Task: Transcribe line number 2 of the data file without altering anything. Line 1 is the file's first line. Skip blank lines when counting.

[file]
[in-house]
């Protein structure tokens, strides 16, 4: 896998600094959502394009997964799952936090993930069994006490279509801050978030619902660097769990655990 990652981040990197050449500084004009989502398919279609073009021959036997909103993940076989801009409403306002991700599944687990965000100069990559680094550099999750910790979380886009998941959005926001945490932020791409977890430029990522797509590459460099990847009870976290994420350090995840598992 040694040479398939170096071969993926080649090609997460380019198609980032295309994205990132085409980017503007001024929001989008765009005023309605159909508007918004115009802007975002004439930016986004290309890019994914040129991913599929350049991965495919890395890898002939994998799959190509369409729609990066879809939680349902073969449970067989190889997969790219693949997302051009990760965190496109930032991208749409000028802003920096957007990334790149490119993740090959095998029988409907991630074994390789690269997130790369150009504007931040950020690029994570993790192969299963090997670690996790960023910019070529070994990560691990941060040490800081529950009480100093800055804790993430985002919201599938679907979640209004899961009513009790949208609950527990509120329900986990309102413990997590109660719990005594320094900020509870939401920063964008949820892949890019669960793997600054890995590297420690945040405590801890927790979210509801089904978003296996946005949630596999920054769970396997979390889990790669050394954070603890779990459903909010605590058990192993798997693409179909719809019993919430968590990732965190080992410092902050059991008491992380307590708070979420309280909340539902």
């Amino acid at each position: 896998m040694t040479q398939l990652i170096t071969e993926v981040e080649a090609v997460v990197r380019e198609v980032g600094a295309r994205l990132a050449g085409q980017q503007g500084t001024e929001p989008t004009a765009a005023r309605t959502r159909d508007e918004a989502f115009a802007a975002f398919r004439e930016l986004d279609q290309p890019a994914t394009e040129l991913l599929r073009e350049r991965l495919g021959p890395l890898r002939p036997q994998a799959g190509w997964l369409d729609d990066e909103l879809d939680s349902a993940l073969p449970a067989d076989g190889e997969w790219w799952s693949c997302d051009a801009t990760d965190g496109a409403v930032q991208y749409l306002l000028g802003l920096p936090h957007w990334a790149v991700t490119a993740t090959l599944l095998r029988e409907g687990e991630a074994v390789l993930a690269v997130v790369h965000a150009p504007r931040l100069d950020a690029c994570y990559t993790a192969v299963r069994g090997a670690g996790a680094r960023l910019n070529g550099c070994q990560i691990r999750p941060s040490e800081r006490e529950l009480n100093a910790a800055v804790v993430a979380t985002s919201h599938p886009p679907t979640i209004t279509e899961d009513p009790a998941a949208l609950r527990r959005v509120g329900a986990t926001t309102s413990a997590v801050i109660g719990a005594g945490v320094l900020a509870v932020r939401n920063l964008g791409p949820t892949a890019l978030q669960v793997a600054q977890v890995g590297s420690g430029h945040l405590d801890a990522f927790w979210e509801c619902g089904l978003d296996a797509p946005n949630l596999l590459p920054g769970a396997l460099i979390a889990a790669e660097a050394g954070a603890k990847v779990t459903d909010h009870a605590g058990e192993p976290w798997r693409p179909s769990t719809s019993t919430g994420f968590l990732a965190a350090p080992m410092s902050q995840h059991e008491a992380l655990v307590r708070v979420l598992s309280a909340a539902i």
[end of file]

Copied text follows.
């Protein structure tokens, strides 16, 4: 896998600094959502394009997964799952936090993930069994006490279509801050978030619902660097769990655990 990652981040990197050449500084004009989502398919279609073009021959036997909103993940076989801009409403306002991700599944687990965000100069990559680094550099999750910790979380886009998941959005926001945490932020791409977890430029990522797509590459460099990847009870976290994420350090995840598992 040694040479398939170096071969993926080649090609997460380019198609980032295309994205990132085409980017503007001024929001989008765009005023309605159909508007918004115009802007975002004439930016986004290309890019994914040129991913599929350049991965495919890395890898002939994998799959190509369409729609990066879809939680349902073969449970067989190889997969790219693949997302051009990760965190496109930032991208749409000028802003920096957007990334790149490119993740090959095998029988409907991630074994390789690269997130790369150009504007931040950020690029994570993790192969299963090997670690996790960023910019070529070994990560691990941060040490800081529950009480100093800055804790993430985002919201599938679907979640209004899961009513009790949208609950527990509120329900986990309102413990997590109660719990005594320094900020509870939401920063964008949820892949890019669960793997600054890995590297420690945040405590801890927790979210509801089904978003296996946005949630596999920054769970396997979390889990790669050394954070603890779990459903909010605590058990192993798997693409179909719809019993919430968590990732965190080992410092902050059991008491992380307590708070979420309280909340539902």